Perhaps more fundamentally, the third issue is that when consensus processes hit a blockage, the outcome is often an intentional exclusion. A group may work through its differences but any individual member always has a strong veto power. However, this is potentially so debilitating that guidance on CBDM tends to suggest that if one or two individuals frequently find themselves blocking group decisions then they may be in the wrong group and can be asked to leave. This doesn’t necessarily offend the importance of individual autonomy discussed above – after all, any individual could go elsewhere and start a new group – but it is a tension that potentially leads to fragmentation. Occupy showed an impressive approach to including practically large numbers of people in discussion through the ‘human mic’ – but the vast majority were often as audience rather than active decision makers. While it is possible for large-scale CBDM to occur relatively efficiently, this still requires a minimal number of blocks. In practice, CBDM works best when group members’ goals and assumptions are pretty well aligned from the outset. It is this that makes it possible for someone to ‘be in the wrong group’.

Some tensions in the CBDM approach

Some tensions among the principles at the foundation of the CBDM approach

All this hints at a bigger problem in relating the individual to the collective – which is ultimately what democracy is always about. To what collective does an individual belong? Beyond the category ‘humankind’ all our relevant collectives are socially constructed (with greater or lesser degree of biological constraint) and most are imposed by social structures. CBDM operates in groups of individuals who have chosen to belong to that group and usually have quite a wide range of shared goals, attitudes and interests. Individual autonomy functions well in such circumstances but the problem of applying it to large groups is not primarily a practical one  but a more categorical one. In a group with much fewer shared characteristics and an increased tendency to question assumptions and find contradictions at quite a fundamental level, is it enough to suggest splintering off into a separate group? Small may be beautiful, but what happens when all of these small groups with well defined interests come into conflict?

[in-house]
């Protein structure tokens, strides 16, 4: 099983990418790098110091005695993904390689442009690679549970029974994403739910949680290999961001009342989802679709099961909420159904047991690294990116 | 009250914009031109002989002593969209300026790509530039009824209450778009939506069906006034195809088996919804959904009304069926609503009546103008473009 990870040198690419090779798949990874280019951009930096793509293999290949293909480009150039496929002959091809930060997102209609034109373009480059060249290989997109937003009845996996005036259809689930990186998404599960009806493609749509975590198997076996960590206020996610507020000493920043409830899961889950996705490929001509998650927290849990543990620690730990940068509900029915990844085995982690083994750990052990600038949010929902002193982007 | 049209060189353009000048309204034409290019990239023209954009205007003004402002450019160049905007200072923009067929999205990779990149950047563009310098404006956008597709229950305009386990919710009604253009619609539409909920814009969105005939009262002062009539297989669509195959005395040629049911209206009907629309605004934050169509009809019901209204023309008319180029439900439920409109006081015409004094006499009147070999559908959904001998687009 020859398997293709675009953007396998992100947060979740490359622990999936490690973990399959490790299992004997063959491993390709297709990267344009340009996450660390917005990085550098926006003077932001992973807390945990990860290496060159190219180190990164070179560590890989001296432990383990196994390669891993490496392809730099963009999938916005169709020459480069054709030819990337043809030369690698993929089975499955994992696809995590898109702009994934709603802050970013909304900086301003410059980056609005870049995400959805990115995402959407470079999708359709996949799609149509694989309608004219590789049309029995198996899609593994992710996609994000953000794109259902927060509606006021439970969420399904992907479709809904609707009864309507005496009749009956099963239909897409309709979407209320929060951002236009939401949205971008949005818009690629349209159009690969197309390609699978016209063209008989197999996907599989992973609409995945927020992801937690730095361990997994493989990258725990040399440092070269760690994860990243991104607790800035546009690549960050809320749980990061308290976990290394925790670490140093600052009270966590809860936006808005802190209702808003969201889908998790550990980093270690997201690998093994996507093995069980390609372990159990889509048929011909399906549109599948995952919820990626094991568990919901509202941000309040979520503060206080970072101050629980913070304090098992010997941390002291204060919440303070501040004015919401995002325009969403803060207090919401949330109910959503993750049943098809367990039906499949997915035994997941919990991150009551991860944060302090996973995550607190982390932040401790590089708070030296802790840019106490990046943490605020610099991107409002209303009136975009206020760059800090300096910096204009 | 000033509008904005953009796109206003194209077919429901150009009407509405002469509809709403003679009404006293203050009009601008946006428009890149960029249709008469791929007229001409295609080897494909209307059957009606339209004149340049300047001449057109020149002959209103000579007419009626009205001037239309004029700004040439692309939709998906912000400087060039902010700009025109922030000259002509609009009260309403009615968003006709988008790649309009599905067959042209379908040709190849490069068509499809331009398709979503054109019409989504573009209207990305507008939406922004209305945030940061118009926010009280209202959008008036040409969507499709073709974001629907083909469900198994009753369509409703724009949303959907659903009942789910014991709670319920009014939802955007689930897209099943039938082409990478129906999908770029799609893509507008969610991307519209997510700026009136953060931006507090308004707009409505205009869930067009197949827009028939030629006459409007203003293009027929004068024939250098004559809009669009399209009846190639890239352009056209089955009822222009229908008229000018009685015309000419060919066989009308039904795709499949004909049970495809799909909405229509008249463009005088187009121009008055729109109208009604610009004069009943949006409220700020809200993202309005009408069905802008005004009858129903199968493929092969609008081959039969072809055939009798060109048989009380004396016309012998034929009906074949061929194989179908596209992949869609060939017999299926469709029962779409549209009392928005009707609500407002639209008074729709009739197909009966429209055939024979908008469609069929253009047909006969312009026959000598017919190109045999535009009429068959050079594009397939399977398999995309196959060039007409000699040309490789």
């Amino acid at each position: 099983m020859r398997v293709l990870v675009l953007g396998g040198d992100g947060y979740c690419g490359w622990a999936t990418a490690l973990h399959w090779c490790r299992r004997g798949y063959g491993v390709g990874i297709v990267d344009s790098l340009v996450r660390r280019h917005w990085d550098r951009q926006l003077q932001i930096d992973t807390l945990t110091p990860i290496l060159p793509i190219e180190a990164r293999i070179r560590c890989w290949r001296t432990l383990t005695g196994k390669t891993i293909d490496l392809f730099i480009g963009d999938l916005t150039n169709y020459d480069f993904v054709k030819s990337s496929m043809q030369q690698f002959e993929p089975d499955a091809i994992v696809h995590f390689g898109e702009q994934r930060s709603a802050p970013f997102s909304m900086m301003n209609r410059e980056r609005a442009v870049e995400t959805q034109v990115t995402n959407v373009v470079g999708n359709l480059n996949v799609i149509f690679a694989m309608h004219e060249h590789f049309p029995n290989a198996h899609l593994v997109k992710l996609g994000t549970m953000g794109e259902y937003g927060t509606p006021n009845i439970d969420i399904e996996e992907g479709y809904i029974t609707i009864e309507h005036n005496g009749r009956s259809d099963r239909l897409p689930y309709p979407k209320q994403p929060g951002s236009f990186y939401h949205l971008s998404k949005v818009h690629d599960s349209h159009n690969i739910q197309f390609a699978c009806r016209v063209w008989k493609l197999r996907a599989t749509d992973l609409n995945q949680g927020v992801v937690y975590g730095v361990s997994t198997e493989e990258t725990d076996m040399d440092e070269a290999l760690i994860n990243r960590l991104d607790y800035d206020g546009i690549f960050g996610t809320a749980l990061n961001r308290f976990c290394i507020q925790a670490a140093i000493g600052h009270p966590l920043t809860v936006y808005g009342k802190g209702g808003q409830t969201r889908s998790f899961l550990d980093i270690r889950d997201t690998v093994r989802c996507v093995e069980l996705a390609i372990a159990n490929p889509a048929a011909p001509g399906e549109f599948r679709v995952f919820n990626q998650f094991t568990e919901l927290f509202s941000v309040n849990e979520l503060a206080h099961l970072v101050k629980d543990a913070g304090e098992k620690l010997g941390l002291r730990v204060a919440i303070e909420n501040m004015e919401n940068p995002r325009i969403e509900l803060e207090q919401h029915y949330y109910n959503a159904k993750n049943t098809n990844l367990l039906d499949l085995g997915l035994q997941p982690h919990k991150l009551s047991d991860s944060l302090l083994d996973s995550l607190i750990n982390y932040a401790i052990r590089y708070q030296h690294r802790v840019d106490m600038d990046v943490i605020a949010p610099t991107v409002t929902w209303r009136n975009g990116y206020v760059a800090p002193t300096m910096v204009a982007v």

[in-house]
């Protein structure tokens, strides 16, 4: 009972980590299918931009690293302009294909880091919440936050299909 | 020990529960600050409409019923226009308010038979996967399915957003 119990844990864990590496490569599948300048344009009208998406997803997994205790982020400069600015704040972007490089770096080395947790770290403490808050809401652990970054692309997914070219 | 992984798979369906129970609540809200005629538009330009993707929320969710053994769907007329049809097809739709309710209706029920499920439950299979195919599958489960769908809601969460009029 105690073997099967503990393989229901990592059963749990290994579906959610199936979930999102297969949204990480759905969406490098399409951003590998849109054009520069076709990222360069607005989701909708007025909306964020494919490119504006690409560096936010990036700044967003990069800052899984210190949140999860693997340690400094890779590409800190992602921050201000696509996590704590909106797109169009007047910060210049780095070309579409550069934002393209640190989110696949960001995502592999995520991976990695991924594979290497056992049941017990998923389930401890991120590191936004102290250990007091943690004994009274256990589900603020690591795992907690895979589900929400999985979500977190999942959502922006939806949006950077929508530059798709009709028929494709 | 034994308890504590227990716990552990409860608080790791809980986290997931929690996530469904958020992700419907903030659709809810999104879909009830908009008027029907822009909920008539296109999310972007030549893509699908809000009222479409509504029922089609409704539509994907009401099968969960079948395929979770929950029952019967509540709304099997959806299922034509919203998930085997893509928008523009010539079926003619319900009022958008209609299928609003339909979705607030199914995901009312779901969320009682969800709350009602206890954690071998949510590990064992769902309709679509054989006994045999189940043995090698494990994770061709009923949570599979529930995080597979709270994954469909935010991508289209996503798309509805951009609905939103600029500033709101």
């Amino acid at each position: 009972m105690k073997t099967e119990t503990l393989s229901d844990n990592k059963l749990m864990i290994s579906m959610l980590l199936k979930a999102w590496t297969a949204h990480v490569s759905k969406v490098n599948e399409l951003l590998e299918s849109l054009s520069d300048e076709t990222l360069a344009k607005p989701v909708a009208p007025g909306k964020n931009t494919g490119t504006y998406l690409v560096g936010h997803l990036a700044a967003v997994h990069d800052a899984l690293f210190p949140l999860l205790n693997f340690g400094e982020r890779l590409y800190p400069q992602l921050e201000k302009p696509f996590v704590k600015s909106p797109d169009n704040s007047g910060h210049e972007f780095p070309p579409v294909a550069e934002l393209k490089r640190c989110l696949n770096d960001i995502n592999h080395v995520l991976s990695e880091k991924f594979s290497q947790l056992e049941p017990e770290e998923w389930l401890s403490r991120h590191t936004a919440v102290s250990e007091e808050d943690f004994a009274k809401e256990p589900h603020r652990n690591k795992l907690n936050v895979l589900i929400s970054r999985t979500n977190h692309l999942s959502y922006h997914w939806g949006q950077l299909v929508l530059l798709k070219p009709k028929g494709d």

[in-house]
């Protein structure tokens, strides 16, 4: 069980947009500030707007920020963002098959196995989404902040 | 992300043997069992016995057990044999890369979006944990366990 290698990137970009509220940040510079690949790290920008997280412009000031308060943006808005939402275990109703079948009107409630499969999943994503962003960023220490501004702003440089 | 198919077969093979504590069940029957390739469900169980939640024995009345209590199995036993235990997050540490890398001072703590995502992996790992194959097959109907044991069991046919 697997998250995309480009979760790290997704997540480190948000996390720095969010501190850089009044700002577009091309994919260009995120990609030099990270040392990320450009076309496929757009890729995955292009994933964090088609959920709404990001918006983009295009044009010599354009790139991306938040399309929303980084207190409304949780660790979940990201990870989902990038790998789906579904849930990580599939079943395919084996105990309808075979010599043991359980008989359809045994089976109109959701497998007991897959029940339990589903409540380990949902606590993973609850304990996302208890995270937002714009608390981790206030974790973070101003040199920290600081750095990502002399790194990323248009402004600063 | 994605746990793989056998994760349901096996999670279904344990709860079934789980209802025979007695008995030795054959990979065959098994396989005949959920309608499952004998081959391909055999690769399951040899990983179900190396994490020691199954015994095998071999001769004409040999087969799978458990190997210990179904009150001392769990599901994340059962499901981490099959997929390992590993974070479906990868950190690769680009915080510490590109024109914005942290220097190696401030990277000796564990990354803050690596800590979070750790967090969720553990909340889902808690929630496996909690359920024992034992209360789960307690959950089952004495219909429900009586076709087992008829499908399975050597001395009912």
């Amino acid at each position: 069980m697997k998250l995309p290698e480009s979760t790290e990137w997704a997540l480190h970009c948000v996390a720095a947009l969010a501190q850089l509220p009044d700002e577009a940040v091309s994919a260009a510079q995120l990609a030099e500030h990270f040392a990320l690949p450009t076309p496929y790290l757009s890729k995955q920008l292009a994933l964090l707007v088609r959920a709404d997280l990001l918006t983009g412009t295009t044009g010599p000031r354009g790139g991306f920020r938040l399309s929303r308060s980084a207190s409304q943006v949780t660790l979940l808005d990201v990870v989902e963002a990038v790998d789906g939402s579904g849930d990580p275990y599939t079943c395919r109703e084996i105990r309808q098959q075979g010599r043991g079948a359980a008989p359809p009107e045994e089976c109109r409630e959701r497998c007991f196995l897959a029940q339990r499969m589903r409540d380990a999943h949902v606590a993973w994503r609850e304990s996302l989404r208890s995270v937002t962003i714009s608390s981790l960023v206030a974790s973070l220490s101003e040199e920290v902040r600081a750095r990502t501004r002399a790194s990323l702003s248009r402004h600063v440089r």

None of these tension are, to my mind, disastrous for the practice of CBDM as it frequently takes place. CBDM does really lead to more creative decisions, and does really improve on voting systems in terms of inclusion (at least of those who are actively taking part). Yet despite the use of CBDM in large groups through ‘hubs and spokes’ delegation systems the translation in scale required for this to really be what democracy looks like remains a huge challenge.